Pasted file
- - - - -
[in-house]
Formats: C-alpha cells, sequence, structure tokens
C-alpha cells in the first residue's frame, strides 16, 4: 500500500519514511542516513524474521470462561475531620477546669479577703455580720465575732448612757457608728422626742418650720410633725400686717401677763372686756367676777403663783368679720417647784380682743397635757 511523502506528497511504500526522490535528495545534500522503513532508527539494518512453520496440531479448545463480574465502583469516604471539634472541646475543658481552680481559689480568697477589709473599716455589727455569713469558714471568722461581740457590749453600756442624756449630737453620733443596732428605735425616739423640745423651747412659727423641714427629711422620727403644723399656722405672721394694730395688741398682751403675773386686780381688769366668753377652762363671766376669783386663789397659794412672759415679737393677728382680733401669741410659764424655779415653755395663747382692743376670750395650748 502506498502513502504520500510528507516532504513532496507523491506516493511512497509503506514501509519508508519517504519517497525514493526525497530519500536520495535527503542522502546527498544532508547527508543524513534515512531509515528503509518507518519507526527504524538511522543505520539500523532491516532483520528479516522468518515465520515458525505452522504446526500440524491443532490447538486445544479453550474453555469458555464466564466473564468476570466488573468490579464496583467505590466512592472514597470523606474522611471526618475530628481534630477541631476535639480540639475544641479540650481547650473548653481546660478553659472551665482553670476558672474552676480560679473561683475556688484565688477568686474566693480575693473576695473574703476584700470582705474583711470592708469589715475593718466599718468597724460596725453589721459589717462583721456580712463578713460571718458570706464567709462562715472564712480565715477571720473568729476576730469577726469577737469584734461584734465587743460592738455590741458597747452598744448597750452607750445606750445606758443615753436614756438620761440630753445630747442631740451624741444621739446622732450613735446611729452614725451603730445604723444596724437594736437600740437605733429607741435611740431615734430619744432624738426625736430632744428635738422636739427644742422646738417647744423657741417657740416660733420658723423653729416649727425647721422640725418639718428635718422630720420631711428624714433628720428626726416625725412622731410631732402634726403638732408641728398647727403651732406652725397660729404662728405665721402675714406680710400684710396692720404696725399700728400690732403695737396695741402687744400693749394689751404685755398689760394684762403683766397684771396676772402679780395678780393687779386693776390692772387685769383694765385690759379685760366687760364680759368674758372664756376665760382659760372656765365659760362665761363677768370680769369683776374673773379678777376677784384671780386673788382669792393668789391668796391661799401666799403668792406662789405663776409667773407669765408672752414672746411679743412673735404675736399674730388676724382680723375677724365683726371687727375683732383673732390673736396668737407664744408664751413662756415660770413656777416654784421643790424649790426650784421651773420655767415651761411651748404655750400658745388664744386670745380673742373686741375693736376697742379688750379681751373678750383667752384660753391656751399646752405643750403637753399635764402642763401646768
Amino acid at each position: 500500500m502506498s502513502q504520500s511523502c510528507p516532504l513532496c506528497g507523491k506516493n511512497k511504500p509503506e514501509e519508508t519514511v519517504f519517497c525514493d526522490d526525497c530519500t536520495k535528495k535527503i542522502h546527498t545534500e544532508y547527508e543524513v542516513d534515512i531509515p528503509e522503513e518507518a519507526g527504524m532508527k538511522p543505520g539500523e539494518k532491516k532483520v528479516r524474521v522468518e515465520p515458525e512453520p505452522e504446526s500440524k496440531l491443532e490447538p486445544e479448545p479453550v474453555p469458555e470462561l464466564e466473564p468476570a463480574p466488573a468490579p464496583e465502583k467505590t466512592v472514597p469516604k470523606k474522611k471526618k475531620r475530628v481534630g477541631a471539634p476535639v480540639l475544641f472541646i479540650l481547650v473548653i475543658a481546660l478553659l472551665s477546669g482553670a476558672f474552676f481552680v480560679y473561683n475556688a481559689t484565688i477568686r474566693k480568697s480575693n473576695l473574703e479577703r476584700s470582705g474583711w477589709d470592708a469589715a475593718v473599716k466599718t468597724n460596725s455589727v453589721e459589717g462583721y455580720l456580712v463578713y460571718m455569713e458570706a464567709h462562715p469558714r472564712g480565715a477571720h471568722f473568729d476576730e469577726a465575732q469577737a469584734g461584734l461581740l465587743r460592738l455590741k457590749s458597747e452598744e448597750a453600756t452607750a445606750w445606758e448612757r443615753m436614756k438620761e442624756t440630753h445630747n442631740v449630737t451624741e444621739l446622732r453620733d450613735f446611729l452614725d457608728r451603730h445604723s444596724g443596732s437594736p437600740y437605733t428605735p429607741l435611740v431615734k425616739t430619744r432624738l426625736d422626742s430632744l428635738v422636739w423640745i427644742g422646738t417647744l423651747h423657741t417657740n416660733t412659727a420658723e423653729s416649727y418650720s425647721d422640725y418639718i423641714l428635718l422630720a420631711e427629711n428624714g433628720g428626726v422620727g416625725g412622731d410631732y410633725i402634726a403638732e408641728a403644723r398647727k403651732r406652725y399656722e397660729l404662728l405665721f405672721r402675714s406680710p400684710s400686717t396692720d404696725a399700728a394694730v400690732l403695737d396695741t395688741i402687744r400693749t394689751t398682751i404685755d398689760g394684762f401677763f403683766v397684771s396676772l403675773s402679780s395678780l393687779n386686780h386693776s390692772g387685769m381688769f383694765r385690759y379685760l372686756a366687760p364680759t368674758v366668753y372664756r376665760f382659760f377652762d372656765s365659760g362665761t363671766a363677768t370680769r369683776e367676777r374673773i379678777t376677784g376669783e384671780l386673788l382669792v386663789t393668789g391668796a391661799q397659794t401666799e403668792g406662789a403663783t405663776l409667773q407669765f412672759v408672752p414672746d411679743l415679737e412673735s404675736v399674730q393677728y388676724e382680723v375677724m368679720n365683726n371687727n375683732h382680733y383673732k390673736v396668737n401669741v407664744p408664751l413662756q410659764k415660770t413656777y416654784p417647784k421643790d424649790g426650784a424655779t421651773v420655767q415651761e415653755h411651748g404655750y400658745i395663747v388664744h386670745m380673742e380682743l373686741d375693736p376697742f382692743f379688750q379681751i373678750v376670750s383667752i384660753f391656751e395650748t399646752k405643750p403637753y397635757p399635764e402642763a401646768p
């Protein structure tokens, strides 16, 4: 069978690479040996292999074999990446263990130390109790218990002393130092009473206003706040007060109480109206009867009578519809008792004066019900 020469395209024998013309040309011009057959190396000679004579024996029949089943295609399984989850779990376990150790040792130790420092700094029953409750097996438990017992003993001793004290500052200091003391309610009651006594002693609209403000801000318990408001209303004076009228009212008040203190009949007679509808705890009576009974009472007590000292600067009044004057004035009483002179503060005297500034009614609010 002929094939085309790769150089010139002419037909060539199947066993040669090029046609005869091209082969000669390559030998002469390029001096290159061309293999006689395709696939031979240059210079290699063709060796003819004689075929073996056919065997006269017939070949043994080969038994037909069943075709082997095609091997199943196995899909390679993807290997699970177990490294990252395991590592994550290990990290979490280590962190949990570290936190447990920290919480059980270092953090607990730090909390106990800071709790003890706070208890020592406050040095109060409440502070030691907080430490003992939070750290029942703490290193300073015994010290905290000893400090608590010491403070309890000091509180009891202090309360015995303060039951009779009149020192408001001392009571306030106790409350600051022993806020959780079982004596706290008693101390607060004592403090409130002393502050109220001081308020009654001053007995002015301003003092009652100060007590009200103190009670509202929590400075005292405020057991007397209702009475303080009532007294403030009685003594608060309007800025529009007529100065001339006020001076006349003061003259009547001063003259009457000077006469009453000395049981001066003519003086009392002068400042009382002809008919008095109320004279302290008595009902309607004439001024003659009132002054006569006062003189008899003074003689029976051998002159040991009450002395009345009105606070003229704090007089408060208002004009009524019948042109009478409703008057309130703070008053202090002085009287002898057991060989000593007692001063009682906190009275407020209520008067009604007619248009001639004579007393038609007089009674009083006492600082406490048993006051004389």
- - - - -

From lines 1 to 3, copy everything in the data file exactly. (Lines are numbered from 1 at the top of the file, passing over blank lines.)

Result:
[in-house]
Formats: C-alpha cells, sequence, structure tokens
C-alpha cells in the first residue's frame, strides 16, 4: 500500500519514511542516513524474521470462561475531620477546669479577703455580720465575732448612757457608728422626742418650720410633725400686717401677763372686756367676777403663783368679720417647784380682743397635757 511523502506528497511504500526522490535528495545534500522503513532508527539494518512453520496440531479448545463480574465502583469516604471539634472541646475543658481552680481559689480568697477589709473599716455589727455569713469558714471568722461581740457590749453600756442624756449630737453620733443596732428605735425616739423640745423651747412659727423641714427629711422620727403644723399656722405672721394694730395688741398682751403675773386686780381688769366668753377652762363671766376669783386663789397659794412672759415679737393677728382680733401669741410659764424655779415653755395663747382692743376670750395650748 502506498502513502504520500510528507516532504513532496507523491506516493511512497509503506514501509519508508519517504519517497525514493526525497530519500536520495535527503542522502546527498544532508547527508543524513534515512531509515528503509518507518519507526527504524538511522543505520539500523532491516532483520528479516522468518515465520515458525505452522504446526500440524491443532490447538486445544479453550474453555469458555464466564466473564468476570466488573468490579464496583467505590466512592472514597470523606474522611471526618475530628481534630477541631476535639480540639475544641479540650481547650473548653481546660478553659472551665482553670476558672474552676480560679473561683475556688484565688477568686474566693480575693473576695473574703476584700470582705474583711470592708469589715475593718466599718468597724460596725453589721459589717462583721456580712463578713460571718458570706464567709462562715472564712480565715477571720473568729476576730469577726469577737469584734461584734465587743460592738455590741458597747452598744448597750452607750445606750445606758443615753436614756438620761440630753445630747442631740451624741444621739446622732450613735446611729452614725451603730445604723444596724437594736437600740437605733429607741435611740431615734430619744432624738426625736430632744428635738422636739427644742422646738417647744423657741417657740416660733420658723423653729416649727425647721422640725418639718428635718422630720420631711428624714433628720428626726416625725412622731410631732402634726403638732408641728398647727403651732406652725397660729404662728405665721402675714406680710400684710396692720404696725399700728400690732403695737396695741402687744400693749394689751404685755398689760394684762403683766397684771396676772402679780395678780393687779386693776390692772387685769383694765385690759379685760366687760364680759368674758372664756376665760382659760372656765365659760362665761363677768370680769369683776374673773379678777376677784384671780386673788382669792393668789391668796391661799401666799403668792406662789405663776409667773407669765408672752414672746411679743412673735404675736399674730388676724382680723375677724365683726371687727375683732383673732390673736396668737407664744408664751413662756415660770413656777416654784421643790424649790426650784421651773420655767415651761411651748404655750400658745388664744386670745380673742373686741375693736376697742379688750379681751373678750383667752384660753391656751399646752405643750403637753399635764402642763401646768